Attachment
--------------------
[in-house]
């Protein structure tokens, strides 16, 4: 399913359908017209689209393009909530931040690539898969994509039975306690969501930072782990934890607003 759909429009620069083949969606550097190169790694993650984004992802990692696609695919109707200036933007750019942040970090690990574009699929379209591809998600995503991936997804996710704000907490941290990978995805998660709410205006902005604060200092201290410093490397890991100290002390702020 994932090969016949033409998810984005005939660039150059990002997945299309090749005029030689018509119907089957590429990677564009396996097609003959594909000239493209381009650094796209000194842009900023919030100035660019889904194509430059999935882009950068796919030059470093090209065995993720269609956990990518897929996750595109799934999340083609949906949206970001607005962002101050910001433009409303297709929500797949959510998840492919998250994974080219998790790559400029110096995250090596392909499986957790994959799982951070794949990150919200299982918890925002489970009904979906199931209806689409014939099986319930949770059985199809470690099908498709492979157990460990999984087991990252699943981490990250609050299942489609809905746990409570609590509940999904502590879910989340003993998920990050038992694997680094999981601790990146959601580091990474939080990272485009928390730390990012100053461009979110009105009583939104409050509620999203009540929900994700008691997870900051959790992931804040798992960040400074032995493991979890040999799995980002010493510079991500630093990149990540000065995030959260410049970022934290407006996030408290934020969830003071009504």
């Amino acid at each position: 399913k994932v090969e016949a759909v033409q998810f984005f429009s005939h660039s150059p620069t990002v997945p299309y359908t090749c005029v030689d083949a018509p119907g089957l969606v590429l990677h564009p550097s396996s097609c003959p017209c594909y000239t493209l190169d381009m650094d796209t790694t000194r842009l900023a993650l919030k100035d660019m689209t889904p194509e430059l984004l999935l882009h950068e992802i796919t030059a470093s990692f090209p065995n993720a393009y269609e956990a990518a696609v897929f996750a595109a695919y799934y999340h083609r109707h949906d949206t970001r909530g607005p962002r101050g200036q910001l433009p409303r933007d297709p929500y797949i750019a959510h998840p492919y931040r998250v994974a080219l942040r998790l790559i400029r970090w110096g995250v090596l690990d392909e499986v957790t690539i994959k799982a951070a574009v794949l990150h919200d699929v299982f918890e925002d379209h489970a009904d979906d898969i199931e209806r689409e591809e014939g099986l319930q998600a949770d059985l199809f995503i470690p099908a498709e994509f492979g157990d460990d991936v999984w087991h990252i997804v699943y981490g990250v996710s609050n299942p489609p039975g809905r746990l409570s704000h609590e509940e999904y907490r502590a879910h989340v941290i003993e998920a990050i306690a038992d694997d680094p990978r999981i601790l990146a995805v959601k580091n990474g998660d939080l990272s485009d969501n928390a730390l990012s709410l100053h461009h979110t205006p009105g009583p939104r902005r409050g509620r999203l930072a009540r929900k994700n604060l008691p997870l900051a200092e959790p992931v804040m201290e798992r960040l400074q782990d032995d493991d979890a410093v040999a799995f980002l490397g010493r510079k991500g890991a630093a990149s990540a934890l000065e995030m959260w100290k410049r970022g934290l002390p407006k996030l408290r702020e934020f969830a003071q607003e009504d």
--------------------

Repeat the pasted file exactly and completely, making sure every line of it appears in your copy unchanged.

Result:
[in-house]
């Protein structure tokens, strides 16, 4: 399913359908017209689209393009909530931040690539898969994509039975306690969501930072782990934890607003 759909429009620069083949969606550097190169790694993650984004992802990692696609695919109707200036933007750019942040970090690990574009699929379209591809998600995503991936997804996710704000907490941290990978995805998660709410205006902005604060200092201290410093490397890991100290002390702020 994932090969016949033409998810984005005939660039150059990002997945299309090749005029030689018509119907089957590429990677564009396996097609003959594909000239493209381009650094796209000194842009900023919030100035660019889904194509430059999935882009950068796919030059470093090209065995993720269609956990990518897929996750595109799934999340083609949906949206970001607005962002101050910001433009409303297709929500797949959510998840492919998250994974080219998790790559400029110096995250090596392909499986957790994959799982951070794949990150919200299982918890925002489970009904979906199931209806689409014939099986319930949770059985199809470690099908498709492979157990460990999984087991990252699943981490990250609050299942489609809905746990409570609590509940999904502590879910989340003993998920990050038992694997680094999981601790990146959601580091990474939080990272485009928390730390990012100053461009979110009105009583939104409050509620999203009540929900994700008691997870900051959790992931804040798992960040400074032995493991979890040999799995980002010493510079991500630093990149990540000065995030959260410049970022934290407006996030408290934020969830003071009504």
């Amino acid at each position: 399913k994932v090969e016949a759909v033409q998810f984005f429009s005939h660039s150059p620069t990002v997945p299309y359908t090749c005029v030689d083949a018509p119907g089957l969606v590429l990677h564009p550097s396996s097609c003959p017209c594909y000239t493209l190169d381009m650094d796209t790694t000194r842009l900023a993650l919030k100035d660019m689209t889904p194509e430059l984004l999935l882009h950068e992802i796919t030059a470093s990692f090209p065995n993720a393009y269609e956990a990518a696609v897929f996750a595109a695919y799934y999340h083609r109707h949906d949206t970001r909530g607005p962002r101050g200036q910001l433009p409303r933007d297709p929500y797949i750019a959510h998840p492919y931040r998250v994974a080219l942040r998790l790559i400029r970090w110096g995250v090596l690990d392909e499986v957790t690539i994959k799982a951070a574009v794949l990150h919200d699929v299982f918890e925002d379209h489970a009904d979906d898969i199931e209806r689409e591809e014939g099986l319930q998600a949770d059985l199809f995503i470690p099908a498709e994509f492979g157990d460990d991936v999984w087991h990252i997804v699943y981490g990250v996710s609050n299942p489609p039975g809905r746990l409570s704000h609590e509940e999904y907490r502590a879910h989340v941290i003993e998920a990050i306690a038992d694997d680094p990978r999981i601790l990146a995805v959601k580091n990474g998660d939080l990272s485009d969501n928390a730390l990012s709410l100053h461009h979110t205006p009105g009583p939104r902005r409050g509620r999203l930072a009540r929900k994700n604060l008691p997870l900051a200092e959790p992931v804040m201290e798992r960040l400074q782990d032995d493991d979890a410093v040999a799995f980002l490397g010493r510079k991500g890991a630093a990149s990540a934890l000065e995030m959260w100290k410049r970022g934290l002390p407006k996030l408290r702020e934020f969830a003071q607003e009504d």